PORT ANGELES - Port Angeles residents have a false sense of security as the region moves into the most dangerous portion of the summer's unprecedented fire season, Port Angeles Fire Chief Ken Dubuc said.
Residents aren't getting the message that a backyard campfire, a discarded cigarette or even just a car with a hot tailpipe parked in high grass can spark a fire in a historically dry summer season - and a wildfire can happen as easily in the city as in the woods, Dubuc
"We have a fire burning in a rainforest.
That's incredible in a place that has one of the highest rainfall amounts in the country," he
said, referring to the Paradise Fire, which had burned 2,425 acres in the Queets River valley as of Thursday morning.
said the fire department is still fielding calls from residents who ask if they can have backyard fires and question the burn ban rules, and recently he
discovered a pile of trash discarded on Little River Road and set on fire.
"What is happening here is unprecedented," Dubuc
"It is difficult for people's minds to wrap around that things are different."
Living in Port Angeles'
developed neighborhoods in the middle of the city is no guarantee of safety against wildfires, Dubuc
Dubuc was a young firefighter in Marin County, Calif., when the Oakland Hills Fire erupted in October 1991 and was one of thousands who fought the giant firestorm that burned more than 1,500 acres and 3,000 homes in the heavily developed city, killing 25 and injuring more than 150.
It could happen in Port Angeles
"In a lot of ways, it is not different," he
said Port Angeles' situation isn't as extreme as the tinder-dry conditions that existed when the Oakland Hills Fire blazed through city blocks, but he
warned that a devastating fire could happen.
The Great Forks Fire of 1951 burned 1,600 acres of timber and nearly consumed the city before it was stopped on the town's outskirts, and historic photos taken in 1896 show burn scars in town from a fire that scorched thousands of acres from Port Angeles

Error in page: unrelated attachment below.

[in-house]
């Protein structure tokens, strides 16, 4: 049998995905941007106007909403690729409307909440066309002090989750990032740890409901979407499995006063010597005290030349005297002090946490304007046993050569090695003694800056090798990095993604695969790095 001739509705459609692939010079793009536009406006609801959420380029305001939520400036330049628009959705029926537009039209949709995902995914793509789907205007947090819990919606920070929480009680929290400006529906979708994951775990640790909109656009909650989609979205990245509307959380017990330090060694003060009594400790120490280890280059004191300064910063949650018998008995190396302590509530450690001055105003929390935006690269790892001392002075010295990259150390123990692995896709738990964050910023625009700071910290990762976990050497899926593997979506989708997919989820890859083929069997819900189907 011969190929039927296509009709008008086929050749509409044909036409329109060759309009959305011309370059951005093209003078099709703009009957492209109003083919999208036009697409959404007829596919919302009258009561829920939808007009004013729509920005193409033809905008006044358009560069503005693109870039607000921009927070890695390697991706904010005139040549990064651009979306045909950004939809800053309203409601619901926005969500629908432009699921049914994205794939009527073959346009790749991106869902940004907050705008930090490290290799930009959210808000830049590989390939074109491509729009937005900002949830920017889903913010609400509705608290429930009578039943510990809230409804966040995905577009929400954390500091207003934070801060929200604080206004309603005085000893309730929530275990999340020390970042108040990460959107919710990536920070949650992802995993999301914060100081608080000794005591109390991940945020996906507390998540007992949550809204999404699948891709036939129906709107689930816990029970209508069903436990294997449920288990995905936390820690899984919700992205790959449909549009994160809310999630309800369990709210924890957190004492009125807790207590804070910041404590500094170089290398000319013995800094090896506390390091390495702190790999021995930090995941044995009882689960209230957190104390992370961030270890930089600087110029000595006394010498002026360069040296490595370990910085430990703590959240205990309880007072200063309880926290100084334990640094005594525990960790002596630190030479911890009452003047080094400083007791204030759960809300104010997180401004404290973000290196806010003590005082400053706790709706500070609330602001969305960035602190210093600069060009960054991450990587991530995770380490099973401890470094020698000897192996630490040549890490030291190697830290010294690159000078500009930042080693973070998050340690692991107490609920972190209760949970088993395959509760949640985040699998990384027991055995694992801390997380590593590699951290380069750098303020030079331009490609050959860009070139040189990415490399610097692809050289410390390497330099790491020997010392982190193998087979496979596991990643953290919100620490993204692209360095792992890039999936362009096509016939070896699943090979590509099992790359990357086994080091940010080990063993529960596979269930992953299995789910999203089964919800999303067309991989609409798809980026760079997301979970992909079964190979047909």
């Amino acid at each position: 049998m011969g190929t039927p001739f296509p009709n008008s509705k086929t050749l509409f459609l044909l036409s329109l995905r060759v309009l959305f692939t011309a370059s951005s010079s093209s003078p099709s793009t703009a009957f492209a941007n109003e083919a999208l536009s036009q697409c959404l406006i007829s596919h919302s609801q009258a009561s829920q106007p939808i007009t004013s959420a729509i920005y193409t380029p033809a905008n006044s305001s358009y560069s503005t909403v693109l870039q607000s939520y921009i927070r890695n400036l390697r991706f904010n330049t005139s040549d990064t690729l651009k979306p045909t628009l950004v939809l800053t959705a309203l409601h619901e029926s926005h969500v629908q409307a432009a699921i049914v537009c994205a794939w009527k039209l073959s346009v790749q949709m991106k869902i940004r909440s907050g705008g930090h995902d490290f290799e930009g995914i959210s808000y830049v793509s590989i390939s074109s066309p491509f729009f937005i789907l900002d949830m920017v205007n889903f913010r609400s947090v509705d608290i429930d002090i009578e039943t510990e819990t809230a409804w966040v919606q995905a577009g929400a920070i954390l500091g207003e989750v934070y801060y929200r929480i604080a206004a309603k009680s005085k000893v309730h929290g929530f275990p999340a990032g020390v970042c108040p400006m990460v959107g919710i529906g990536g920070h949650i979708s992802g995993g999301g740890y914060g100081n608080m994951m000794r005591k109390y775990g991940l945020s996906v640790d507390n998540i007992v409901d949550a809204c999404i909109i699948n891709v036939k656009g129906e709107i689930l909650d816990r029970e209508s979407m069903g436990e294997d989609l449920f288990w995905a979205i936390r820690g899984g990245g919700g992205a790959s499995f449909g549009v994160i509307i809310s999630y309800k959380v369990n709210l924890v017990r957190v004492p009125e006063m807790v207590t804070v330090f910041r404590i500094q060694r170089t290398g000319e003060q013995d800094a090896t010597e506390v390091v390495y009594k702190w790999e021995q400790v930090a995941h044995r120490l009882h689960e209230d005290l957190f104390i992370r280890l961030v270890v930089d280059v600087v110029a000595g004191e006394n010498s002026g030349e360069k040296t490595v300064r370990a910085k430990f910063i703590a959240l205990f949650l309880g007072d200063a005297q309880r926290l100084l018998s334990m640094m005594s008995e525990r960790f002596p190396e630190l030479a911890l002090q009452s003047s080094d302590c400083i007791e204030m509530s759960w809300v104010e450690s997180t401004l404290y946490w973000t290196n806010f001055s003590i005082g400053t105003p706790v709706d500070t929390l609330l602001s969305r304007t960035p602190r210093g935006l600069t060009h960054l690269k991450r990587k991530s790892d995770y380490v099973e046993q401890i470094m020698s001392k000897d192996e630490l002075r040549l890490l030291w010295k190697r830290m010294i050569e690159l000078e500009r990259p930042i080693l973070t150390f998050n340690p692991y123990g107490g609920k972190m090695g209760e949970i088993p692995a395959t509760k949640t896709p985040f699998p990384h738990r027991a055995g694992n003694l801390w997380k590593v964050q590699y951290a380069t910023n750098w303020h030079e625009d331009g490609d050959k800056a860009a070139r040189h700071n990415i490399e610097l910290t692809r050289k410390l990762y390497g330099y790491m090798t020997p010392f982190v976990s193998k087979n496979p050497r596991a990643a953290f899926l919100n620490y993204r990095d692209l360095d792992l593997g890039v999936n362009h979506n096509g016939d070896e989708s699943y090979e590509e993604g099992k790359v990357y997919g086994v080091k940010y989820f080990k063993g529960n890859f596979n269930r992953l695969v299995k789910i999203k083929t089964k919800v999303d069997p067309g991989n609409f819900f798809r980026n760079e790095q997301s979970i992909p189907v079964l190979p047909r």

into the Olympic Mountains.
Port Angeles' wildland-urban interface areas are expanding further from town, along wooded roads extending into the foothills.
"We have homes in places where we have not lived before," Dubuc
There are even wildland-urban interfaces in the middle of town, he
Heavily wooded valleys
Five heavily wooded valleys contain Tumwater Creek, Valley Creek and Peabody Creek, White Creek and Ennis Creek, and there are wooded lots behind Stevens Middle School
and near Hamilton Elementary School
in west Port Angeles.
said a wildfire could start in any one of them and escape into the city, where many residents have large, drought-dry trees and dry grass, or a fire could begin on the southern edges of town, where the city meets forested lands managed by the state Department of Natural Resources and Olympic National Park.
The city was fortunate that an Aug. 4 fire that burned 2 acres in the Valley Creek drainage above Lauridsen Boulevard didn't burn a day earlier, when there were high winds that could have spread the fire quickly into the neighborhood west of Port Angeles High School
The fire began near the Verne Samuelson Trail at the bottom of the creek valley, but the exact source was not known.
said there is no guarantee the winter rains will start "on schedule" this year, and the past few years have had extended fire seasons into October.
Cooler temperatures as the area heads into autumn is not an indication of a reduced fire danger, he
said, adding that it will take at least several days to a week or more of heavy rain before the fire danger passes.
"It's not a normal weather pattern," he
The county burn ban is scheduled to end Oct. 1, but if conditions remain dry, the ban may be extended until the rains extinguish the risk.
While lightning storms can cause fires, the majority of fires are human-caused, Dubuc
As temperatures drop, home wood-stove heating adds to the risk, he
suggested several steps to reduce the chances of fires: